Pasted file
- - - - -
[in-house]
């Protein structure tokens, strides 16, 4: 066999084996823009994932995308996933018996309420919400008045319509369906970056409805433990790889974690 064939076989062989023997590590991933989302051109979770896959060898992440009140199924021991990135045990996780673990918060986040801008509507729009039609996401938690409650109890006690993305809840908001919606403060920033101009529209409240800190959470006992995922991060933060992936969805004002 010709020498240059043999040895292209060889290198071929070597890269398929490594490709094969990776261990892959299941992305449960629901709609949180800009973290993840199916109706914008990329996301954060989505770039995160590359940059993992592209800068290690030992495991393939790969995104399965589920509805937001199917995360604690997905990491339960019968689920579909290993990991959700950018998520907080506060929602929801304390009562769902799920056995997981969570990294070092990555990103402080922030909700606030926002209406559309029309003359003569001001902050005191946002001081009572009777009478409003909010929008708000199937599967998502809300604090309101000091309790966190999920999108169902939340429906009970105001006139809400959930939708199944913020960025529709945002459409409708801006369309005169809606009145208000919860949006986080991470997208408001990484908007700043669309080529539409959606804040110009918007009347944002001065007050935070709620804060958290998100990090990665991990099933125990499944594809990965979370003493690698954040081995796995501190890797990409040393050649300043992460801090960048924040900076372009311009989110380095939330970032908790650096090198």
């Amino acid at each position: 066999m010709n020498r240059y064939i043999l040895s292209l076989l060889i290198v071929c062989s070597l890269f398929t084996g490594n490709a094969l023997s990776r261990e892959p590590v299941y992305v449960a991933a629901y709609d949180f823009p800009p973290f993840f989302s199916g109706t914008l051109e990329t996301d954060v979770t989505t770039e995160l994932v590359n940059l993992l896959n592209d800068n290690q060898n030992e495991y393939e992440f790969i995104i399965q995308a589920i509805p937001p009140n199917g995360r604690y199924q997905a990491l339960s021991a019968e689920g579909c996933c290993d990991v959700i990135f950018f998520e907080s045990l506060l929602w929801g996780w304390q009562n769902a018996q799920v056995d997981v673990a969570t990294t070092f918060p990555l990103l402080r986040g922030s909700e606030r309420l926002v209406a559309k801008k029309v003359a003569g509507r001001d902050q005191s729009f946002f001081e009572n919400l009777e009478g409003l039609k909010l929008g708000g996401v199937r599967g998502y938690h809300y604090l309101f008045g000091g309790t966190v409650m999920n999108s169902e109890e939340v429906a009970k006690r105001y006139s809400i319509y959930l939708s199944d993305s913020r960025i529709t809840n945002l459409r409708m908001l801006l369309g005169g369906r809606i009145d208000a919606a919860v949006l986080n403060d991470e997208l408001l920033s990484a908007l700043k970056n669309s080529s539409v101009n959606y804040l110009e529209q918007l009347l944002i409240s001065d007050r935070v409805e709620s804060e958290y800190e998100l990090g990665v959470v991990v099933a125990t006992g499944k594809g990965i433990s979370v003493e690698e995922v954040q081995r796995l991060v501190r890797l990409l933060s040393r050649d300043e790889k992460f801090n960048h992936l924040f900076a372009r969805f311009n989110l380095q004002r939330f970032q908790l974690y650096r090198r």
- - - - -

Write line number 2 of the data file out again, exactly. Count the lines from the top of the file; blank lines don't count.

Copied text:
């Protein structure tokens, strides 16, 4: 066999084996823009994932995308996933018996309420919400008045319509369906970056409805433990790889974690 064939076989062989023997590590991933989302051109979770896959060898992440009140199924021991990135045990996780673990918060986040801008509507729009039609996401938690409650109890006690993305809840908001919606403060920033101009529209409240800190959470006992995922991060933060992936969805004002 010709020498240059043999040895292209060889290198071929070597890269398929490594490709094969990776261990892959299941992305449960629901709609949180800009973290993840199916109706914008990329996301954060989505770039995160590359940059993992592209800068290690030992495991393939790969995104399965589920509805937001199917995360604690997905990491339960019968689920579909290993990991959700950018998520907080506060929602929801304390009562769902799920056995997981969570990294070092990555990103402080922030909700606030926002209406559309029309003359003569001001902050005191946002001081009572009777009478409003909010929008708000199937599967998502809300604090309101000091309790966190999920999108169902939340429906009970105001006139809400959930939708199944913020960025529709945002459409409708801006369309005169809606009145208000919860949006986080991470997208408001990484908007700043669309080529539409959606804040110009918007009347944002001065007050935070709620804060958290998100990090990665991990099933125990499944594809990965979370003493690698954040081995796995501190890797990409040393050649300043992460801090960048924040900076372009311009989110380095939330970032908790650096090198």